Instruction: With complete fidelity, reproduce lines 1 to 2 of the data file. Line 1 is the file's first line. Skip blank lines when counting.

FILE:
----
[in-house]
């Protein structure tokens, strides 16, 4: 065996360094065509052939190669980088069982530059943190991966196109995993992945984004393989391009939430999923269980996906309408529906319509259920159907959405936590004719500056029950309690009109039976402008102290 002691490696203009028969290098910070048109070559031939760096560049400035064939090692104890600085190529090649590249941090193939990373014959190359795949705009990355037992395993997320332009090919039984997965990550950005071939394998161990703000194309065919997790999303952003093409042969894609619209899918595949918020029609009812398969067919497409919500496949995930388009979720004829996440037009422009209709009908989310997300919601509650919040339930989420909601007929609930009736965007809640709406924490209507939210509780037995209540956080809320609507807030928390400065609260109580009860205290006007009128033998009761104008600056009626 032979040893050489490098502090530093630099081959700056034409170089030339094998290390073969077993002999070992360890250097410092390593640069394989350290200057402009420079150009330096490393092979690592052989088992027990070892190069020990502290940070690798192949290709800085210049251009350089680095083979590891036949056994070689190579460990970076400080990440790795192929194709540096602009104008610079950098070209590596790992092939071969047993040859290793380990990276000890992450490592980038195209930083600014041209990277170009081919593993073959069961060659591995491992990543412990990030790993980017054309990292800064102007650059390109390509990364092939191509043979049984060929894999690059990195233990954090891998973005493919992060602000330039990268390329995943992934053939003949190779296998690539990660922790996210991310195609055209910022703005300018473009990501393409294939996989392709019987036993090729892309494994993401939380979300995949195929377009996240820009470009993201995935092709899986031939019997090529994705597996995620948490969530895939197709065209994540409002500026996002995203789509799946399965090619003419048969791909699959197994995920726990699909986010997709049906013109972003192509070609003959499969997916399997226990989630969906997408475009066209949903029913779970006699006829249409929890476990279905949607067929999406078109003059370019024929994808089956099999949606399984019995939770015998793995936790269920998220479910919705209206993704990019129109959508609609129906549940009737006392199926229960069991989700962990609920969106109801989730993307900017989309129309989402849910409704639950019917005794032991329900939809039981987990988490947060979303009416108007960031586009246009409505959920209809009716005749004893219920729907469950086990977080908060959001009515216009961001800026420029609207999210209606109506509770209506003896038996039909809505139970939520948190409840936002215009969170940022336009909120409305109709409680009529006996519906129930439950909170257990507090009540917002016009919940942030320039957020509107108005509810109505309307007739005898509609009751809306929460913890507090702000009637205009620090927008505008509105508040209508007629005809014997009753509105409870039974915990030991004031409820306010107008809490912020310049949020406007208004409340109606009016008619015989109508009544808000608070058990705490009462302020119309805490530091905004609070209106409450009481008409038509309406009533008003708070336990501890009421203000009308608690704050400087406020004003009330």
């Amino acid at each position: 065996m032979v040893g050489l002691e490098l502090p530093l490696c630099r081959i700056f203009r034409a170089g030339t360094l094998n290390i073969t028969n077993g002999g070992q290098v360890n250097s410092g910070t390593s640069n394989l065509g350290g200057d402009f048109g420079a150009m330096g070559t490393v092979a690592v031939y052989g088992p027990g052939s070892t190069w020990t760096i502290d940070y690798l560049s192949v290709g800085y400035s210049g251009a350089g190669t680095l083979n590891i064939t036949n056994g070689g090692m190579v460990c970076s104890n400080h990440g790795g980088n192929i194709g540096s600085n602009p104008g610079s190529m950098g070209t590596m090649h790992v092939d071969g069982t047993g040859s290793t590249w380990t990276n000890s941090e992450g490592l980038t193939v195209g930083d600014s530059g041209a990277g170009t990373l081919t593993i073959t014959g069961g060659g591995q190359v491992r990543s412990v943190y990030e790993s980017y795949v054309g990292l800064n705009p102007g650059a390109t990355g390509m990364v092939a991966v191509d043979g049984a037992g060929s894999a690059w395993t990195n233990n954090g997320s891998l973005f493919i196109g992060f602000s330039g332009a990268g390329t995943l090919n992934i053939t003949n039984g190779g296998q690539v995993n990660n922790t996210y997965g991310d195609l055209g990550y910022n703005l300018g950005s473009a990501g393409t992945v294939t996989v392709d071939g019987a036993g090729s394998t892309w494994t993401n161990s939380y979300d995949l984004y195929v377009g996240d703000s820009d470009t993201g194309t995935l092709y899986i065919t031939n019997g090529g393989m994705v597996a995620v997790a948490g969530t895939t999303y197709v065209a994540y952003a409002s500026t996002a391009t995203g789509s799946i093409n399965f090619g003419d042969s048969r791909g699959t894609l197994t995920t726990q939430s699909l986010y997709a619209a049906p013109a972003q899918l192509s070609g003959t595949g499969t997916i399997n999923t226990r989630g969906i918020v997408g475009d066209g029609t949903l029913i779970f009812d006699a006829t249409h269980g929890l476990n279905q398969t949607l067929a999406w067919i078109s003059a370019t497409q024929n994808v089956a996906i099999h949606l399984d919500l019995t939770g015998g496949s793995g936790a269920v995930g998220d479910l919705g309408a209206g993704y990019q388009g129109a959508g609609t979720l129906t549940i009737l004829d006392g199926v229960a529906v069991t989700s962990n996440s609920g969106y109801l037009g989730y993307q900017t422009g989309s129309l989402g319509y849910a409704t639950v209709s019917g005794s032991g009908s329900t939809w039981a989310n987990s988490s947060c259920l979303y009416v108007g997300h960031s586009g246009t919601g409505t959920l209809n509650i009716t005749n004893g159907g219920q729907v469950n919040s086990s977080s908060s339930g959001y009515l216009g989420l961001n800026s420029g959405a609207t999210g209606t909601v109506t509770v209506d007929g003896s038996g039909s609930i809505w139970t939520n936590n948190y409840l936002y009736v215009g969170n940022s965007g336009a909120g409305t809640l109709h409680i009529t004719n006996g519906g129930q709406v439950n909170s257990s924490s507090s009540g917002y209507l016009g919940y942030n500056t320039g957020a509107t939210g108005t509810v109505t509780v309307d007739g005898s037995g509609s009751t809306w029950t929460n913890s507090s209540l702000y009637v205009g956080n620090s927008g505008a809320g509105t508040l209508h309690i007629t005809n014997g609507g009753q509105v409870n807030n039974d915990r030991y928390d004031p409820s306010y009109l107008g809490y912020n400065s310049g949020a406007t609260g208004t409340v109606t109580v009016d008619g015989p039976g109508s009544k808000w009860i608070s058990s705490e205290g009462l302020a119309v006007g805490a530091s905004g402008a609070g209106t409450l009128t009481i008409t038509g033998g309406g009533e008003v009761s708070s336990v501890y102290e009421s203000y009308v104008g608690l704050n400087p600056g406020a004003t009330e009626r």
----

[in-house]
């Protein structure tokens, strides 16, 4: 065996360094065509052939190669980088069982530059943190991966196109995993992945984004393989391009939430999923269980996906309408529906319509259920159907959405936590004719500056029950309690009109039976402008102290 002691490696203009028969290098910070048109070559031939760096560049400035064939090692104890600085190529090649590249941090193939990373014959190359795949705009990355037992395993997320332009090919039984997965990550950005071939394998161990703000194309065919997790999303952003093409042969894609619209899918595949918020029609009812398969067919497409919500496949995930388009979720004829996440037009422009209709009908989310997300919601509650919040339930989420909601007929609930009736965007809640709406924490209507939210509780037995209540956080809320609507807030928390400065609260109580009860205290006007009128033998009761104008600056009626 032979040893050489490098502090530093630099081959700056034409170089030339094998290390073969077993002999070992360890250097410092390593640069394989350290200057402009420079150009330096490393092979690592052989088992027990070892190069020990502290940070690798192949290709800085210049251009350089680095083979590891036949056994070689190579460990970076400080990440790795192929194709540096602009104008610079950098070209590596790992092939071969047993040859290793380990990276000890992450490592980038195209930083600014041209990277170009081919593993073959069961060659591995491992990543412990990030790993980017054309990292800064102007650059390109390509990364092939191509043979049984060929894999690059990195233990954090891998973005493919992060602000330039990268390329995943992934053939003949190779296998690539990660922790996210991310195609055209910022703005300018473009990501393409294939996989392709019987036993090729892309494994993401939380979300995949195929377009996240820009470009993201995935092709899986031939019997090529994705597996995620948490969530895939197709065209994540409002500026996002995203789509799946399965090619003419048969791909699959197994995920726990699909986010997709049906013109972003192509070609003959499969997916399997226990989630969906997408475009066209949903029913779970006699006829249409929890476990279905949607067929999406078109003059370019024929994808089956099999949606399984019995939770015998793995936790269920998220479910919705209206993704990019129109959508609609129906549940009737006392199926229960069991989700962990609920969106109801989730993307900017989309129309989402849910409704639950019917005794032991329900939809039981987990988490947060979303009416108007960031586009246009409505959920209809009716005749004893219920729907469950086990977080908060959001009515216009961001800026420029609207999210209606109506509770209506003896038996039909809505139970939520948190409840936002215009969170940022336009909120409305109709409680009529006996519906129930439950909170257990507090009540917002016009919940942030320039957020509107108005509810109505309307007739005898509609009751809306929460913890507090702000009637205009620090927008505008509105508040209508007629005809014997009753509105409870039974915990030991004031409820306010107008809490912020310049949020406007208004409340109606009016008619015989109508009544808000608070058990705490009462302020119309805490530091905004609070209106409450009481008409038509309406009533008003708070336990501890009421203000009308608690704050400087406020004003009330």